Is Apted Keeping Up?

Boyd Williamson
From 49-Up

Filmmaker Michael Apted's Up series of documentaries, which record the lives of a diverse selection of Britons at seven-year intervals, is unique and universally praised. But recent installments have lost their spine when confronting the class issues.

“Class is still the spine of the film, but it’s not the power of the film.”

-- Michael Apted in the director’s commentary for the DVD of 42 Up’s

Michael Apted’s Up documentaries are, if not the best reviewed, then some of the least-criticized films ever made. Every seven years sees a new Up installment and a chorus of grateful praise from fans and critics.

Starting with Seven Up! in 1964, the series has followed a group of socioeconomically diverse Britons from the age of seven to the age of 49. The subjects of the documentaries, some of whom had their early-flowering fascism captured for posterity, are the exception to the praiseful choir. Everyone else treats the series as cinematic manna, untouched by the hand of man.

It is awe-inspiring to watch a diverse slice of Britain grow up and then grow old. At seven we see Paul, a poor boy being raised in a children’s home, speaking softly and sadly -- his youthful vitality already drained out of him. At 49, Paul is married with a house in a working-class suburb of Melbourne, but he is still grim-faced and fighting depression.

On the other end of the class spectrum is John, a rather sinister seven-year-old attending an exclusive pre-preparatory school. He and two classmates, Andrew and Charles, can recite which prep schools, private high schools, and universities they are to attend. At 14, John describes his thirst for political power and his desire to outlaw workers’ strikes. At 35, he is a wealthy lawyer attempting to reclaim his family’s baronial estate in impoverished, post-communist Bulgaria. At 49, he is a bewigged counselor to the Queen.

Uncritical gratitude for the Up series is understandable; watching these diverse lives unfold does provide almost inexhaustible food for thought. When critics add a note of reservation to their praise, it is usually to comment on how the later films are slower and less lively than the earlier offerings. This is often written off as the inevitable and appropriate effect of the subjects’ advancing age. Rarely is it considered that this dulling is due to a fundamental shift in the series’ concerns and goals.

Seven Up! was first created as a one-off documentary for World in Action, a current affairs program on British television. It was conceived as a sociological investigation into how Britain’s class system is maintained. The narrator introduces the children by declaring that the “shop steward [a rank-and-file union representative] and the executive of the year 2000 are now seven years old.” In the first three installments, the children are asked about their plans for their future, their feelings on private versus public education, which political party they favor, and their thoughts on labor unions.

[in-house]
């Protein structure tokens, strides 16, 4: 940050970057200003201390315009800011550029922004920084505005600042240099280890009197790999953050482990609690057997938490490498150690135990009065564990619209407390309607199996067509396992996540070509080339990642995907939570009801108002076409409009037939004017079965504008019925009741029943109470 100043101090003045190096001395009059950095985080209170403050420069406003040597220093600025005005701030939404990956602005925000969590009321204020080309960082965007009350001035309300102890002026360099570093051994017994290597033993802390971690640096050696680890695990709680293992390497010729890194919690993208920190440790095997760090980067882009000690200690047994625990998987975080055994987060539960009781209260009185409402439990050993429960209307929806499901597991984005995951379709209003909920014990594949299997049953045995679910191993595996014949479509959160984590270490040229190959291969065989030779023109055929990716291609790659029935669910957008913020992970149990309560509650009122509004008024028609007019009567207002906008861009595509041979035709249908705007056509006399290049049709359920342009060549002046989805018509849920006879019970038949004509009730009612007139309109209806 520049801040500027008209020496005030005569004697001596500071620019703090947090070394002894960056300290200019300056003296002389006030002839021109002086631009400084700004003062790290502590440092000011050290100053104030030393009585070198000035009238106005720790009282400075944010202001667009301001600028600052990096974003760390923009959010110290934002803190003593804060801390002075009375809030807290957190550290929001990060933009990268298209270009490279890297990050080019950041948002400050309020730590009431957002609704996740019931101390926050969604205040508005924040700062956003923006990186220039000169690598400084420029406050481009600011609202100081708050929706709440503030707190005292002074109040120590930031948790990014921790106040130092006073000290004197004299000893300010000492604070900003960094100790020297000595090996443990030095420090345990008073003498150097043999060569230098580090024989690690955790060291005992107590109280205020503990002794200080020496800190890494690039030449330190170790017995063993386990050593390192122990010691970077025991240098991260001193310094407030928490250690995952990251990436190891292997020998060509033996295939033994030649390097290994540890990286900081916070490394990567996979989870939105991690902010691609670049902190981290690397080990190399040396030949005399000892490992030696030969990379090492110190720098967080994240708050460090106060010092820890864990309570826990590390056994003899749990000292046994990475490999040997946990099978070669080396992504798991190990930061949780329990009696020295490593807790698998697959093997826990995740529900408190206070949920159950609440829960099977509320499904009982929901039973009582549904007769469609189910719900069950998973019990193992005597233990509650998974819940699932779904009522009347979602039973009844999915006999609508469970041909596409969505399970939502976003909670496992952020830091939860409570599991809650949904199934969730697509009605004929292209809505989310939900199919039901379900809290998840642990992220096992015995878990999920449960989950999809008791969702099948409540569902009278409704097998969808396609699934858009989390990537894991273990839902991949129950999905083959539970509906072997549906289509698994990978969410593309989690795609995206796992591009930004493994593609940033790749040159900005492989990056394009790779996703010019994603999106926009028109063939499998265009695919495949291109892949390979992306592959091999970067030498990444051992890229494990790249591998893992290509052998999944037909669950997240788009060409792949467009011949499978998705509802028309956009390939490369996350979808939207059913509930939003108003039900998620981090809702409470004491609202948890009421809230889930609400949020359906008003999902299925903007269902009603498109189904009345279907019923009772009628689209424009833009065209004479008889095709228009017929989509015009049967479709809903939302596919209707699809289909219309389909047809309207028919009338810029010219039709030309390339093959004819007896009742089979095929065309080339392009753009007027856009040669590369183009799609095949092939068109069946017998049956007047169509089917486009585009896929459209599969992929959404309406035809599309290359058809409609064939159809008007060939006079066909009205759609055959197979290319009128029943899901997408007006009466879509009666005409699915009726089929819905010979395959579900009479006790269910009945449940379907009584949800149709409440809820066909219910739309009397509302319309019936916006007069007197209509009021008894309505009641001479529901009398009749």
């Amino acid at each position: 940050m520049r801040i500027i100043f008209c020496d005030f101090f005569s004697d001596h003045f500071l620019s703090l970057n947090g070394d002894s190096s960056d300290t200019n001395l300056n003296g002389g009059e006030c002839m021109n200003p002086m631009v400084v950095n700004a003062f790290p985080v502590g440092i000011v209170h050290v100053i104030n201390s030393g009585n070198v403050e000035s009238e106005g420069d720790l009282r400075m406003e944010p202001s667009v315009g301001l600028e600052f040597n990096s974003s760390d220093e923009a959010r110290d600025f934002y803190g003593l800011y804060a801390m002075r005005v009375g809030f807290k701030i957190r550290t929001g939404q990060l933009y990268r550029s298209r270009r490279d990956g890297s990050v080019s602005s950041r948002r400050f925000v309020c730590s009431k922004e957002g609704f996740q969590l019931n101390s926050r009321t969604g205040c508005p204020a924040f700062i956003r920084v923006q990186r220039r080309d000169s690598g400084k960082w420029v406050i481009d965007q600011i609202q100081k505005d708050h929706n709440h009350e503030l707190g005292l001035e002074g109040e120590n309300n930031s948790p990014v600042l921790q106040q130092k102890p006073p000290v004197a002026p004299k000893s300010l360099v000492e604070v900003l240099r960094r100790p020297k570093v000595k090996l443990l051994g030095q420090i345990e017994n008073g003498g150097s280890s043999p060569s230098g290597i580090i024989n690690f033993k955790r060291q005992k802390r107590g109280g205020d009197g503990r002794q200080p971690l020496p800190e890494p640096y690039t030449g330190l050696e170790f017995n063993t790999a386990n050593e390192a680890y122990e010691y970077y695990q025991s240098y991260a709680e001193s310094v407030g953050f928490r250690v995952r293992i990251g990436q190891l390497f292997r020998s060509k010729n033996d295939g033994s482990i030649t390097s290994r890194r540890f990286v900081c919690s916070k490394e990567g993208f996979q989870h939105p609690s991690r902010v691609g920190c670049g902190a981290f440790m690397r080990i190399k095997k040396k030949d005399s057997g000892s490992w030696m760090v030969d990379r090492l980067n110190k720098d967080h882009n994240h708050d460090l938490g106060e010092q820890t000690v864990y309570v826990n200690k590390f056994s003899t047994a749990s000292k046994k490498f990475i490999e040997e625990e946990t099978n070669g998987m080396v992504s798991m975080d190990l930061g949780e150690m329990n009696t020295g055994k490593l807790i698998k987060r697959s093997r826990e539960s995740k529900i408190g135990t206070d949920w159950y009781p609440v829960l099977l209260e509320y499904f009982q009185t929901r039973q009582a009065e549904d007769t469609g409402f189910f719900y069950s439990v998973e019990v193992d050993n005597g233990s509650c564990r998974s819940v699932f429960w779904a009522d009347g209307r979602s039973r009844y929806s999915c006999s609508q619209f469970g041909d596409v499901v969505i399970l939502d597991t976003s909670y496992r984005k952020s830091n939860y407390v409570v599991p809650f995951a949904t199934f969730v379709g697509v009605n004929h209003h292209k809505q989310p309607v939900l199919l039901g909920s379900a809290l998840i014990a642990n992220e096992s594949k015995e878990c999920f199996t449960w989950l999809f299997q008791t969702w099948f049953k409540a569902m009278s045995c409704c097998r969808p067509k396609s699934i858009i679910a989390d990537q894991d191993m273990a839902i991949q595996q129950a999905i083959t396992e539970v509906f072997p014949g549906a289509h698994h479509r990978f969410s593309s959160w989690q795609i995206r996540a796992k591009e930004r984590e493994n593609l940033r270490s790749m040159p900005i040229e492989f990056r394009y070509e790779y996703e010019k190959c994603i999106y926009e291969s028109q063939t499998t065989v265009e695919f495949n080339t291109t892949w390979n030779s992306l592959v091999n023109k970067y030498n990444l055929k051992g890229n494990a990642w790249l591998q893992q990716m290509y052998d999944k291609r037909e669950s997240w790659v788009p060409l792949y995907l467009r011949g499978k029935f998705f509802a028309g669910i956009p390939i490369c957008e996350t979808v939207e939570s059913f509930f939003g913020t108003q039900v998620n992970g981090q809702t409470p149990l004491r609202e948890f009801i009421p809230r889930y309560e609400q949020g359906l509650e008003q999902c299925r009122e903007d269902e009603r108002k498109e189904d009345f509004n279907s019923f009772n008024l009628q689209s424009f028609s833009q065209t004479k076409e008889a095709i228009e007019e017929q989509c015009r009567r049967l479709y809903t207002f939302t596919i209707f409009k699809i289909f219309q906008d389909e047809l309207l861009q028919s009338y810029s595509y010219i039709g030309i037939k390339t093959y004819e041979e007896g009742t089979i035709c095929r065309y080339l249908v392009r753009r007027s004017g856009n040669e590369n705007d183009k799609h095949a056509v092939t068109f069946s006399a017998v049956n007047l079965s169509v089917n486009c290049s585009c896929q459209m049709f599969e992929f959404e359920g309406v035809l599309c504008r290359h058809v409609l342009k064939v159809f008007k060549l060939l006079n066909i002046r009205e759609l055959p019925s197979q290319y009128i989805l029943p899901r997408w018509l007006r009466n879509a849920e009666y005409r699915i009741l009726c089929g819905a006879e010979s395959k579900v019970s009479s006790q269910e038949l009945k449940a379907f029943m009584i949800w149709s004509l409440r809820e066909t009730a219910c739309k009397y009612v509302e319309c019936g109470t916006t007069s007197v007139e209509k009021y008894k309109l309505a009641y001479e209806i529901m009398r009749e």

The first three Ups also made robust use of the editing room in order to draw distinctions not only between the answers the children gave in their interviews, but also between their already developed class mannerisms and the rhythms of their daily lives. For instance, in Seven Up! the filmmakers depict the ways in which the children’s energies are disciplined and their playtime structured -- or not -- depending on their social class.

Bruce, from a wealthy background, grimaces profoundly as he and his boarding-school classmates engage in a faux-military parade overseen by a horrifying little seven-year-old drill sergeant. Neil, a middle-class boy, leaps and twirls during his public school’s designated “free movement to music” time. Tony, Susan, Jackie, and Lynn – all children from working-class families – make up games and brawl ecstatically during their unsupervised recesses. Through dynamic editing, the filmmakers provide a powerful illustration of how the upper classes seek to discipline and instill respect for authority in their own members as much as in those fated to work for them.

This critical focus on class has become less and less pronounced with every installment since 21 Up. Apted attributes this shift to a revelation he had after showing the movie in the United States. In his director’s commentary for 42 Up, Apted says that he was initially fearful that the series, with its uniquely British vocabulary of class, wouldn’t translate to an international audience. However, after he saw the positive reaction 21 Up received within the US, Apted had his American epiphany: He was not making a “political document,” as he had originally thought, but instead, a “humanistic film”. As opposed to Seven Up’s “barely disguised diatribe against the class system,” Apted says in the commentary, the series was now focused on “growing up, success, failure, promise, disappointment -- everything that’s common to us all.”

As Apted “grew out of” the series’ original concern with class, the documentaries lost, as Apted himself put it, the “hard edge” of the first installments. It’s not just that there were fewer questions about politics and class. More important, there was less contrasting, comparing, and commenting -- less context. With just a few exceptions, each subject’s appearance became an isolated, self-contained unit. By about 35 Up, the documentaries’ feeling of a group portrait was completely gone.